Art Basel (Sculptures)

To continue my journey at Art Basel, I will extend this small series and divide the main fair in two parts: sculptures and paintings. In my experience, the main fair was comparable to the kid in a candy store idiom, except it was an art fair, but I was still a kid amidst some of the biggest in the art world. Fortunately, I ran into Michael Dupouy and William Leung (better known as WillNYC) — who I noticed by his Hello Kitty shoes —, both great and hilarious people. Aside from that, I saw some of the most wonderful works from the leading artists.
The first work, which still fills me with awe every time I look at it, is by Jordan Wolfson. The American artist started out working with video and film installations and computer animation. In Wolfson's more recent work, he transmits the often provocative messages through sculptures and virtual reality, with help of invented characters (e.g., Female Figure, 2014). The work shown features a fashionable female surrounded by Christian crosses, Suppedaneum crosses, spiritual and religious texts and phrases of affirmation. Not only a magnificent sight; however, the work also carries powerful messages, applicable to everyone.
Without a doubt, the most impressive work at the fair was from Louise Bourgeois. The gigantic bronze spider took over the booth of Hauser & Wirth and was the biggest sale of the fair at $40 million. Spiders became a central component of Bourgeois’ art in the late 1990s. The spider alludes to Bourgeois mother, as her mother, like a spider, was helpful and protective. Much of Bourgeois’ art further explores themes of childhood trauma and hidden emotions. As Bourgeois’ mother became ill, Louise’s father had affairs and did not attempt to conceal them from the family. At that point, she experienced the double standards of gender and sexuality first-hand. Via her work, Bourgeois seeks the peace and order which was absent throughout her youth.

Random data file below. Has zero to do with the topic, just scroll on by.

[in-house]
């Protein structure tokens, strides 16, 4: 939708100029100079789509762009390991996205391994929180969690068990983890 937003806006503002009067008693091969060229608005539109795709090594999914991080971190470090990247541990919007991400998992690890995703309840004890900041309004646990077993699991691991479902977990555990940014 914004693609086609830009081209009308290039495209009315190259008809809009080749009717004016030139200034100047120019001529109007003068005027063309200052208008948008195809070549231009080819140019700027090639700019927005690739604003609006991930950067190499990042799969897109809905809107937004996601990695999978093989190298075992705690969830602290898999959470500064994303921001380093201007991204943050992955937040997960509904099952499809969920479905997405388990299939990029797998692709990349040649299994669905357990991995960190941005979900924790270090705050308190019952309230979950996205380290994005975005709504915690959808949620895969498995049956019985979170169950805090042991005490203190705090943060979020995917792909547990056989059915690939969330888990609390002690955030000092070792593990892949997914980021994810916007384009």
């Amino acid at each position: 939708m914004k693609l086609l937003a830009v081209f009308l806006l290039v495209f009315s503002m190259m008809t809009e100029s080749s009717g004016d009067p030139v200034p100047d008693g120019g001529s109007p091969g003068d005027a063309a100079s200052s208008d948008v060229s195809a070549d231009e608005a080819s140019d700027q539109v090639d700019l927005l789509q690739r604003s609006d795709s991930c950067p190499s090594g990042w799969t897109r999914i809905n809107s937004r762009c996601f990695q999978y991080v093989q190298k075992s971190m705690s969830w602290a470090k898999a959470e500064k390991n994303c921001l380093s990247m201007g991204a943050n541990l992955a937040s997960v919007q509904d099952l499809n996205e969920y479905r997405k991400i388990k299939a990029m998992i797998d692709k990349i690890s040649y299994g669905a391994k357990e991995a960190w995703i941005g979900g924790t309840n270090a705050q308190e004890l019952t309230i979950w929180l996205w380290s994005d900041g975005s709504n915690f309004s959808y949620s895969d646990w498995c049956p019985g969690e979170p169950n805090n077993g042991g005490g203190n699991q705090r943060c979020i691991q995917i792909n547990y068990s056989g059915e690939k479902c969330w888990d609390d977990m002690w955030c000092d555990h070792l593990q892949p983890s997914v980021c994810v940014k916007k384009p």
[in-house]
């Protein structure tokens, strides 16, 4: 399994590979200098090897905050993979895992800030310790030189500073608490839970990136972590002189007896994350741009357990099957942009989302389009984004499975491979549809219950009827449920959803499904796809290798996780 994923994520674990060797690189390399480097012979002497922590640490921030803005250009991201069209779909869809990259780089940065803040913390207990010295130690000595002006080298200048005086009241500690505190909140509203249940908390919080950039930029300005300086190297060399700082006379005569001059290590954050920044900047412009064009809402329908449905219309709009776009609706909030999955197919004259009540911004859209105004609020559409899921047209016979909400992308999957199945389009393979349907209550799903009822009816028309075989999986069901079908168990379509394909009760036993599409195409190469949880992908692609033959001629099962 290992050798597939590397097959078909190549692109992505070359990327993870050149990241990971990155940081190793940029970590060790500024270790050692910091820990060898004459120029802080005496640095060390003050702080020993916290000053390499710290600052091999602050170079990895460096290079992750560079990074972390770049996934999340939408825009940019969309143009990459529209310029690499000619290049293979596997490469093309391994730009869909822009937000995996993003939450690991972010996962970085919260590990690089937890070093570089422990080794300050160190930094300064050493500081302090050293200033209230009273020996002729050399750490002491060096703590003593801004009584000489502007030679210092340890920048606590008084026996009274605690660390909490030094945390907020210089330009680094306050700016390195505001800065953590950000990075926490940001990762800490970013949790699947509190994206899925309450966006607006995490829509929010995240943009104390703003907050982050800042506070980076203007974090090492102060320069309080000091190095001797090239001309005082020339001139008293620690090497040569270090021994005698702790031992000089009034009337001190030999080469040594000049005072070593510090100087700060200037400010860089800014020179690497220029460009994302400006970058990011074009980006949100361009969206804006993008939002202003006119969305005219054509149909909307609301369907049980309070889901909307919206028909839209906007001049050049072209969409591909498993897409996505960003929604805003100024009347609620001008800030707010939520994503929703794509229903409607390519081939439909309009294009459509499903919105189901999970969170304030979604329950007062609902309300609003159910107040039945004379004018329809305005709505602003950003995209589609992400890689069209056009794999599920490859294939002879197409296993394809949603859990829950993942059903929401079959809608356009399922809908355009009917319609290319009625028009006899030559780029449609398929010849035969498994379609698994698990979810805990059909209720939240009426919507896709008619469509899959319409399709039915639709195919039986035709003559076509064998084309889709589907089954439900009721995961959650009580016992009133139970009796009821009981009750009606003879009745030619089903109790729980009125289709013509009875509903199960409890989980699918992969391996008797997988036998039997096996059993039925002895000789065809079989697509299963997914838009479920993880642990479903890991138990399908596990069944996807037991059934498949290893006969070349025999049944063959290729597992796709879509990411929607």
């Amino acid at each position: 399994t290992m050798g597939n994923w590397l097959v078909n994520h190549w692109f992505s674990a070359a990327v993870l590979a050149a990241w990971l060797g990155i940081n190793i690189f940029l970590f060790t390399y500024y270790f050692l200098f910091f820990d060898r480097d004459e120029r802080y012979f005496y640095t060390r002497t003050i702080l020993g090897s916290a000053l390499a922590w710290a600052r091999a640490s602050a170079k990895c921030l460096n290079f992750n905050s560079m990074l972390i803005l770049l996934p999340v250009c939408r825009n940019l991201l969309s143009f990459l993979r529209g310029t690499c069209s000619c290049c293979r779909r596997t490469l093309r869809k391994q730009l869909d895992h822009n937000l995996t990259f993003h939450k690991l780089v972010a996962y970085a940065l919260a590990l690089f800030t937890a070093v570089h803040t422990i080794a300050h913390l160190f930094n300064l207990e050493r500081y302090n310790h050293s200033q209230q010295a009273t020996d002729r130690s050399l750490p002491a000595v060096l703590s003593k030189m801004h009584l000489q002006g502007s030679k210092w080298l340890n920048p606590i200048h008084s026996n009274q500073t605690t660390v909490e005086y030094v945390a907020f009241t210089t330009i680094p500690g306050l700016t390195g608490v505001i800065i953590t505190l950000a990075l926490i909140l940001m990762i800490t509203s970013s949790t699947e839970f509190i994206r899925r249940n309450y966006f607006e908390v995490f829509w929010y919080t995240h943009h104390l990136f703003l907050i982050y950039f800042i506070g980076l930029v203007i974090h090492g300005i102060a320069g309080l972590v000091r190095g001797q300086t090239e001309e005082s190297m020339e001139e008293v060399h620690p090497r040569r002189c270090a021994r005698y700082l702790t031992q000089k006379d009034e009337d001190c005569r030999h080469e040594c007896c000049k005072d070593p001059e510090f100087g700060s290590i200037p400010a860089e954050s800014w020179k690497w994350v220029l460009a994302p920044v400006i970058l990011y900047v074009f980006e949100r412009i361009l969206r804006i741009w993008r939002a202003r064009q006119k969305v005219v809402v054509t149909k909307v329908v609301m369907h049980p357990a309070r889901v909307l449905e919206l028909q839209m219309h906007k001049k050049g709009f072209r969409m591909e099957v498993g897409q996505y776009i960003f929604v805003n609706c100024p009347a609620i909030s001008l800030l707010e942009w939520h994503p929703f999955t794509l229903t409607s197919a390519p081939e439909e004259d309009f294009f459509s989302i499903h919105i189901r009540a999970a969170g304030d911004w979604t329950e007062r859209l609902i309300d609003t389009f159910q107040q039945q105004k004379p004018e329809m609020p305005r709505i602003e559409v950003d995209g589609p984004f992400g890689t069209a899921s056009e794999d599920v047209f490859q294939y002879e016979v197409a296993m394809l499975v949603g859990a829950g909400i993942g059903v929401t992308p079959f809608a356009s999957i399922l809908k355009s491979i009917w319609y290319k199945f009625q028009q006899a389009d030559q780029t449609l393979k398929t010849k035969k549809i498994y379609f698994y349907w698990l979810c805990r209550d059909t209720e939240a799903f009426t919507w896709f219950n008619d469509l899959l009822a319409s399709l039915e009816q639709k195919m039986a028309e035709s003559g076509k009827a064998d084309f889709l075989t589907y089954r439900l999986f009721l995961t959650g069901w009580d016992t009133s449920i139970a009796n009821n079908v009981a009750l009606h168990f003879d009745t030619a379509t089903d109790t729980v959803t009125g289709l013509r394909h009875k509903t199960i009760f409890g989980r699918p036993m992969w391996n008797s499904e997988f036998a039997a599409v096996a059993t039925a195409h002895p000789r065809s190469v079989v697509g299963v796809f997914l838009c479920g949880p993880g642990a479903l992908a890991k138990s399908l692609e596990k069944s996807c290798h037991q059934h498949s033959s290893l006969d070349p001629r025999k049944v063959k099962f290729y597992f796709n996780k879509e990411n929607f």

In an ever-changing art climate, fairs are making a place for digital art more and more. A prominent artist in this league is Refik Anadol. Prior to the making of the AI data painting, 1-year of data gathering from high-frequency radar data went by. Anadol transformed the data into a poetical simulation. With the undoubted emergence of digital art, Refik Anadol is one to keep your eyes on as his algorithms render abstract, extraordinary sceneries. (Check my IG for a short fragment of the work: )
The works of Kenny Scharf have had a strong presence in contemporary art ever since the 1980s, thus it was great to finally witness works by him. As one of the major figures behind the Lowbrow movement, Scharf’s work is filled with mischievous and humorous compositions. The same is the case for the row of sculptures which display emotions integral to the characters of his paintings. Particularly the little guy displayed solely caught my attention. Afterwards the fair, it became more clearly why: I wanted to experience days like that more.
Jean-Marie Appriou’s installation with Perrotin was one of the most head-turning booths, but his sculpture at Eva Presenhuber should not be overlooked. The bronze sculpture topped with a hand-blown glass hat is titled ‘The Sea Alchemist’. Taking on the role of Alchemist himself by transmuting the materials into precious sculptures, Appriou takes inspiration from both the mythological and futuristic worlds.
Jean-Michel Othoniel’s work always seems to elevate the beauty of each surrounding it stands within. The French visual artist uses glass as his hallmark material to come up with beaded creations. This time, too, Othoniel managed to heighten the allure of the booth. It is no wonder, then, Othoniel is the first contemporary artist to acquire a permanent work for the Palais of Versailles.

Collective Post - Art Basel (Sculptures)
Collective Post - Art Basel (Sculptures)
Collective Post - Art Basel (Sculptures)


Collective Profile - @sol


Great read as always! Thanks Asim 🙏🏼
6 months ago·
Collective Profile - @skredatle


Thank you Sol! My pleasure 😄
6 months ago·